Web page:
Federal government failing to protect aquatic species: report

Fisheries and Oceans Canada is failing to protect endangered aquatic species, according to a new report tabled in the House of Commons on Tuesday.

Fall 2022 reports by Environment and Sustainable Development Commissioner Jerry DeMarco revealed understaffing, knowledge gaps and a bias against commercially valuable species within the department.

“A bias against protecting species of commercial value under the Species at Risk Act, significant delays in listing species for protection, gaps in species knowledge and limited enforcement capacity all have detrimental effects on ecosystems and communities, » DeMarco said in a press release.

The report says Fisheries and Oceans Canada does not have enough staff to enforce laws to protect species at risk.

The audit report also criticized Fisheries and Oceans Canada for delaying listing an endangered species. He revealed that the department takes on average more than three and a half years to list a species at risk – and in some cases much longer.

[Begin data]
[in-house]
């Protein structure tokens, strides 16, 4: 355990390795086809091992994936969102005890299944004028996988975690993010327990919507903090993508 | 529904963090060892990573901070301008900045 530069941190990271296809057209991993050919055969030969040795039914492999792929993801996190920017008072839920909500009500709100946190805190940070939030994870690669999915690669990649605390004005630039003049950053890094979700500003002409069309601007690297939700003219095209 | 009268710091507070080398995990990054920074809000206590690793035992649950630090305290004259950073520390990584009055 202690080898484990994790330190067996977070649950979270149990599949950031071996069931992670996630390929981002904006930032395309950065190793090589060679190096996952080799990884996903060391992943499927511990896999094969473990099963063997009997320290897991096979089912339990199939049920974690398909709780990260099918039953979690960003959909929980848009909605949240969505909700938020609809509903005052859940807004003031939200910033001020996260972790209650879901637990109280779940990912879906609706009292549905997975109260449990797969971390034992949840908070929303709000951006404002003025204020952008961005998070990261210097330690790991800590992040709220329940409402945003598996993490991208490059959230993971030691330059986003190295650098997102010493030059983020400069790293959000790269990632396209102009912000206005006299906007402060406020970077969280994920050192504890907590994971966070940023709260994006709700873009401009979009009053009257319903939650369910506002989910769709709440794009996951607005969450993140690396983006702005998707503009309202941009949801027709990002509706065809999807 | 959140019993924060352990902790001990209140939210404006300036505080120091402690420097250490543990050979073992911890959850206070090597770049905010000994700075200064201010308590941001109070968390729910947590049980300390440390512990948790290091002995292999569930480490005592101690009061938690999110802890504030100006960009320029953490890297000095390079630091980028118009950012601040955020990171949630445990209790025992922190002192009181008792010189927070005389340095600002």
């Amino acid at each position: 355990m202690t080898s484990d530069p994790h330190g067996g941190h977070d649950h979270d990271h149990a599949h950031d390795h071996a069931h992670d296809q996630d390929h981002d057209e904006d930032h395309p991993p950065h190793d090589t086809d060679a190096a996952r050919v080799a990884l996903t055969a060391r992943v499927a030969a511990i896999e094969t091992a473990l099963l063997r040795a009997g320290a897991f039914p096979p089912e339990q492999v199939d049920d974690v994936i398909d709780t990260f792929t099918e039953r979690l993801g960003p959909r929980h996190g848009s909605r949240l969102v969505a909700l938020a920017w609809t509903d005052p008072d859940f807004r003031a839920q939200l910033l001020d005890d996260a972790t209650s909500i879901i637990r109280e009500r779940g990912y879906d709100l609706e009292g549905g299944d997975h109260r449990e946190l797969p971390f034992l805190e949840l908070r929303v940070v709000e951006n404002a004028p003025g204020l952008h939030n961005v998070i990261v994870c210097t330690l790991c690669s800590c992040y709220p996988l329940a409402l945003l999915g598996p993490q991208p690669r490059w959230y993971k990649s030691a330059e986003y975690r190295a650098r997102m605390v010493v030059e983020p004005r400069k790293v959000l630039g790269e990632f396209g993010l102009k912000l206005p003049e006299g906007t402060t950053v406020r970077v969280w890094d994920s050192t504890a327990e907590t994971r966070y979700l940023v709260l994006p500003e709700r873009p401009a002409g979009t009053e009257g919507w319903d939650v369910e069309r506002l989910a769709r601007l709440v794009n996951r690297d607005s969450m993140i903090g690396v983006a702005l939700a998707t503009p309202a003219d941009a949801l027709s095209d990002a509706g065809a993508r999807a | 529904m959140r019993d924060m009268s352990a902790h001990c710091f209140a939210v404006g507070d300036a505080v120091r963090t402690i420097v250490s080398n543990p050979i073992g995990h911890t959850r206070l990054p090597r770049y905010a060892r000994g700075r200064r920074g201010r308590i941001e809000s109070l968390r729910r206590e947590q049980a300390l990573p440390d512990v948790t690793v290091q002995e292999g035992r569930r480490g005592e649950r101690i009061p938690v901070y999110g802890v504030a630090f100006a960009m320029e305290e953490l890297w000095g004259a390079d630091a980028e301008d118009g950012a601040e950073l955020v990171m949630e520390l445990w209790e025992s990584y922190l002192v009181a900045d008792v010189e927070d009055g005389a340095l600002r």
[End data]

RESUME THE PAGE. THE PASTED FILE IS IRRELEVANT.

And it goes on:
Further, the report says the ministry’s advice on whether to consider a species endangered was often not based on science or evidence.

« The ministry’s listing advice was not clearly or sufficiently based on scientific information and other supporting assessments, » the report said.

More information needed on wildlife protection plans

In another audit released Tuesday, DeMarco said several departments, including Environment and Climate Change Canada, are not providing enough information on how they plan to protect Canadian wildlife.

“Measurable actions and clear reporting on progress are important in telling Parliament and Canadians whether Canada is meeting its biodiversity commitments,” DeMarco said in a news release.

« Reports are important, but results are what really matters. Unfortunately, in this regard, the picture is not positive. »

Over the past eight years, DeMarco said, results have stagnated « well below » the species-at-risk recovery goal.

Another commissioner’s report gave the government high marks for its management of radioactive waste in Canada.


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